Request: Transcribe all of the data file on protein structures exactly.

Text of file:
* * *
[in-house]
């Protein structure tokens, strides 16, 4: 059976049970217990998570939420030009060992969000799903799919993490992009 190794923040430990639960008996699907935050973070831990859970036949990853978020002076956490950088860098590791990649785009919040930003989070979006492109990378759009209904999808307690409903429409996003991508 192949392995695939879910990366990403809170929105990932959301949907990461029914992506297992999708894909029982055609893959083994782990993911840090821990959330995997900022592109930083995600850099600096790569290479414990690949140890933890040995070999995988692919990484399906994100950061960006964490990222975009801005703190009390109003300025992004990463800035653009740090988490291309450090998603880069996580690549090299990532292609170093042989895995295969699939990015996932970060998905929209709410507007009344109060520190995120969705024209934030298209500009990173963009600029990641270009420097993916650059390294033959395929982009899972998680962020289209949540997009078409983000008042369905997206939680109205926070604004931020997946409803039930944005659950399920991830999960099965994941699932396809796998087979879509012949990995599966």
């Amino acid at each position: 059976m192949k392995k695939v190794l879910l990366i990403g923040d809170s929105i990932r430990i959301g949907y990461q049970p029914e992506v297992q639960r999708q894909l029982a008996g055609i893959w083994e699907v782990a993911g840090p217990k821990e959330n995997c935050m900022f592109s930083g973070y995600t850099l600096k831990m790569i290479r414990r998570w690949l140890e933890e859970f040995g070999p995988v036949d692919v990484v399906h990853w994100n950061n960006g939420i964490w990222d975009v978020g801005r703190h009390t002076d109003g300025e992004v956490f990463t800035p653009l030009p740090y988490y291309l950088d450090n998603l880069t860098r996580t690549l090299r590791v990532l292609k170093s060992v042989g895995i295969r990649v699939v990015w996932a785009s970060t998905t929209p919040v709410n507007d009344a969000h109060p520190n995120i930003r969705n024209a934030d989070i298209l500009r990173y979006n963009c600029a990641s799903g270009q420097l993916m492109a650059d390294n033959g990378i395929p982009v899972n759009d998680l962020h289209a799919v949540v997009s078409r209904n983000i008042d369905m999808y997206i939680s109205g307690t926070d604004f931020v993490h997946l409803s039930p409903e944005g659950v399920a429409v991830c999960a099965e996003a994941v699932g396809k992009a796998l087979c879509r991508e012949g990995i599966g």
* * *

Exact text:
[in-house]
């Protein structure tokens, strides 16, 4: 059976049970217990998570939420030009060992969000799903799919993490992009 190794923040430990639960008996699907935050973070831990859970036949990853978020002076956490950088860098590791990649785009919040930003989070979006492109990378759009209904999808307690409903429409996003991508 192949392995695939879910990366990403809170929105990932959301949907990461029914992506297992999708894909029982055609893959083994782990993911840090821990959330995997900022592109930083995600850099600096790569290479414990690949140890933890040995070999995988692919990484399906994100950061960006964490990222975009801005703190009390109003300025992004990463800035653009740090988490291309450090998603880069996580690549090299990532292609170093042989895995295969699939990015996932970060998905929209709410507007009344109060520190995120969705024209934030298209500009990173963009600029990641270009420097993916650059390294033959395929982009899972998680962020289209949540997009078409983000008042369905997206939680109205926070604004931020997946409803039930944005659950399920991830999960099965994941699932396809796998087979879509012949990995599966």
């Amino acid at each position: 059976m192949k392995k695939v190794l879910l990366i990403g923040d809170s929105i990932r430990i959301g949907y990461q049970p029914e992506v297992q639960r999708q894909l029982a008996g055609i893959w083994e699907v782990a993911g840090p217990k821990e959330n995997c935050m900022f592109s930083g973070y995600t850099l600096k831990m790569i290479r414990r998570w690949l140890e933890e859970f040995g070999p995988v036949d692919v990484v399906h990853w994100n950061n960006g939420i964490w990222d975009v978020g801005r703190h009390t002076d109003g300025e992004v956490f990463t800035p653009l030009p740090y988490y291309l950088d450090n998603l880069t860098r996580t690549l090299r590791v990532l292609k170093s060992v042989g895995i295969r990649v699939v990015w996932a785009s970060t998905t929209p919040v709410n507007d009344a969000h109060p520190n995120i930003r969705n024209a934030d989070i298209l500009r990173y979006n963009c600029a990641s799903g270009q420097l993916m492109a650059d390294n033959g990378i395929p982009v899972n759009d998680l962020h289209a799919v949540v997009s078409r209904n983000i008042d369905m999808y997206i939680s109205g307690t926070d604004f931020v993490h997946l409803s039930p409903e944005g659950v399920a429409v991830c999960a099965e996003a994941v699932g396809k992009a796998l087979c879509r991508e012949g990995i599966g």